Case Study: Transfusion-Free Brain Surgery
Nadine A. Beltran of Whittier, California, had a bomb ticking in her brain-a cerebral aneurysm-and she didn’t even know it. Aneurysms are weak spots in the walls of arteries in the brain that balloon out over the years; as the walls get thinner and weaker, the risk that they may rupture increases.
In May 1999, that is exactly what happened to Beltran, a 33-year old Jehovah’s Witness. The ruptured vessel resulted in severe bleeding in and around the brain, causing her tremendous headaches, nausea, vomiting and sleepiness. She went misdiagnosed for weeks, however, as aneurysms are rare.
Once a correct diagnosis was made, Beltran’s local hospital wanted to perform a craniotomy–opening her skull to get to the bleeding–but could not guarantee it would be a bloodless procedure.
That’s when her brother found the USC program; Beltran was transferred to USC University Hospital on May 29, and immediately underwent surgery.
As part of USC’s neurointerventional team, George P. Teitelbaum, M.D., and Donald W. Larsen, M.D., both associate professors of neurological surgery, specialize in using less-invasive techniques for treating aneurysms–techniques that do not involve cutting the skull open to expose the brain. They are both experts in embolization–the introduction of some substance into a blood vessel in order to block it–for vascular malformations and tumors of the brain, neck and spine. The technique will either cure these lesions, or make them more amenable to surgery and/or radiation therapy.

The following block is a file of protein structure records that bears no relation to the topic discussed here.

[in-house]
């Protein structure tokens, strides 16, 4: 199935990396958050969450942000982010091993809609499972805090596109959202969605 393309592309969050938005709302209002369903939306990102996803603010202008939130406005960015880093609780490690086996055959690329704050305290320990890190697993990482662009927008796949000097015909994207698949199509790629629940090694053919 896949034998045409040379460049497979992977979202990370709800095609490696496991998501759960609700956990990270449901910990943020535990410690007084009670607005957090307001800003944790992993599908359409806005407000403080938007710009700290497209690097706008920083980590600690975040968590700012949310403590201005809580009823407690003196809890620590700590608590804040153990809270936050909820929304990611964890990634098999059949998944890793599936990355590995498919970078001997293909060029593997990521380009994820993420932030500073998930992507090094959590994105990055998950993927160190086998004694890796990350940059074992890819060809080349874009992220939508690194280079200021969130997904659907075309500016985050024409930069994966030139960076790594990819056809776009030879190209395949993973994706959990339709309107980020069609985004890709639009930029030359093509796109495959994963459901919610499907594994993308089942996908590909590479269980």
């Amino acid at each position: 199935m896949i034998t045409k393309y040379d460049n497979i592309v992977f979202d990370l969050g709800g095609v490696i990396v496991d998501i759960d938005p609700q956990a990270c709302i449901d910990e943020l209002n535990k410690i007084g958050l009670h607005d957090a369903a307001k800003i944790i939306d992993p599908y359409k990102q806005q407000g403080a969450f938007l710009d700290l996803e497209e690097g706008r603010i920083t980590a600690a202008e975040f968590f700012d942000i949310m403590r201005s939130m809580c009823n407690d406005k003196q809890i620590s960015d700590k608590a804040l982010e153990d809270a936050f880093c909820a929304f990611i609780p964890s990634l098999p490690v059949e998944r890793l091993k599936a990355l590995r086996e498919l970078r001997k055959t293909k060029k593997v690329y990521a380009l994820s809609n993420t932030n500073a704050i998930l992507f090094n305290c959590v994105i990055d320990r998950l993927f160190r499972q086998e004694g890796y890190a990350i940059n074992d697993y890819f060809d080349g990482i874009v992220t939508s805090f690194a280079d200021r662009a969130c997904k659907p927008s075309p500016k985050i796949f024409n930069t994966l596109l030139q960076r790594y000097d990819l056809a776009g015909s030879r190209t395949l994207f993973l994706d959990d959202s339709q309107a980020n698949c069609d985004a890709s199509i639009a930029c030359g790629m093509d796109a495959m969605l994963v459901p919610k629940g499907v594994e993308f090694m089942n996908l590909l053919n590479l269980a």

To treat Beltran, Teitelbaum and Larsen threaded soft platinum coils through a microcatheter into the area of the artery with the aneurysm. They continued the process until the aneurysm was completely filled with coils. These coils caused the blood in the aneurysm to clot, thereby reducing the chances of another rupture.
“Not only was the procedure bloodless,” notes Larsen, “but Nadine did not have to undergo the traditional craniotomy.” In addition, Beltran has shown no signs of neurological deficits. “She made a complete recovery,” says Larsen.
Beltran doesn’t recall much about the experience, but her mother, Juanita, certainly does. “Everyone was so nice and informative,” she says. “They respected our beliefs, and answered all of our questions. And they saved our daughter’s life.”